disUnited Kingom: Birmingham, England
What has the European Union referendum vote revealed about the divisions within the UK? And what might this mean for the cohesion of the United Kingdom of Great Britain and Northern Ireland?
Birmingham in the West Midlands, one of the biggest cities to vote leave, has been lauded as a success for multiculturalism but the result has brought tensions to the fore. A spike in hate crime, a petrol bombed halal butchers and racist graffiti were some of the short term effects. A 15 minute drive from the centre of Birmingham is the town of Walsall – where Nina Robinson was born and brought up, where immigrant communities have settled from South Asia but where a large majority voted to leave. Nina returns from London (which voted strongly the other way) to investigate why her family and other locals are disillusioned with politics and politicians and how they want their vote to translate into radical change. She talks to the people building bridges post-Brexit - the UKIP councillor visiting Muslim schools, the residents reaching out to their neighbours and the Muslim street artist known as ‘Birmingham’s Banksy’. What does Brexit from Birmingham tell us about being British in 2016?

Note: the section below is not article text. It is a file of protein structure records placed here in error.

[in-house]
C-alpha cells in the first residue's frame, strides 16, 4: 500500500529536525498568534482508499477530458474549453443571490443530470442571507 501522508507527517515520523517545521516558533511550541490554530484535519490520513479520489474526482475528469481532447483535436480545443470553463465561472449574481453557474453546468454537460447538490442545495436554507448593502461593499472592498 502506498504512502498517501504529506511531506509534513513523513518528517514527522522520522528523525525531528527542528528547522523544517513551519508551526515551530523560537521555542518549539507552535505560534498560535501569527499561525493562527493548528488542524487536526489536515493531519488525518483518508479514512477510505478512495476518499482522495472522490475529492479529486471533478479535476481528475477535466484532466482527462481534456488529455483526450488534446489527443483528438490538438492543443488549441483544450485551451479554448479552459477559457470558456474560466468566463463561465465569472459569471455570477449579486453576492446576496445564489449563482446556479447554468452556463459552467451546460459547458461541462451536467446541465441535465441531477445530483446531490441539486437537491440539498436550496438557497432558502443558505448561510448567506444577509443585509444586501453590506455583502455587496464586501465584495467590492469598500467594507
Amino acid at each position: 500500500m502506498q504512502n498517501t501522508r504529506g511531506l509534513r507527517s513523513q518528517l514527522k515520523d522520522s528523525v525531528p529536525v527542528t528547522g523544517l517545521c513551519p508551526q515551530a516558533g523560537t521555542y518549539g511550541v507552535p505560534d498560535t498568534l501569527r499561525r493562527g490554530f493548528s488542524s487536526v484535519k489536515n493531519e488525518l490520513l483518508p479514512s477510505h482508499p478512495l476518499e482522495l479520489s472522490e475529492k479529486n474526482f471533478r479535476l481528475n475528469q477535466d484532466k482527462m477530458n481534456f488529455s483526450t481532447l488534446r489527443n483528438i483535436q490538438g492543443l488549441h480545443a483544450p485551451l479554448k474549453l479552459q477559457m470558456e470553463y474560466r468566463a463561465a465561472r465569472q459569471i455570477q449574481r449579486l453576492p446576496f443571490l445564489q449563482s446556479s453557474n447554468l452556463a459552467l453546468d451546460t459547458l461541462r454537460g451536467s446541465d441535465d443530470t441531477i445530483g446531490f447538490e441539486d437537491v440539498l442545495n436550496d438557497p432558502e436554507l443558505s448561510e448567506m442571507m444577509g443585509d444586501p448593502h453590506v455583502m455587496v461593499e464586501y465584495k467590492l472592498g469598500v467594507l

(Photo: The Union Jack flag shattered and broken. Credit: Shutterstock)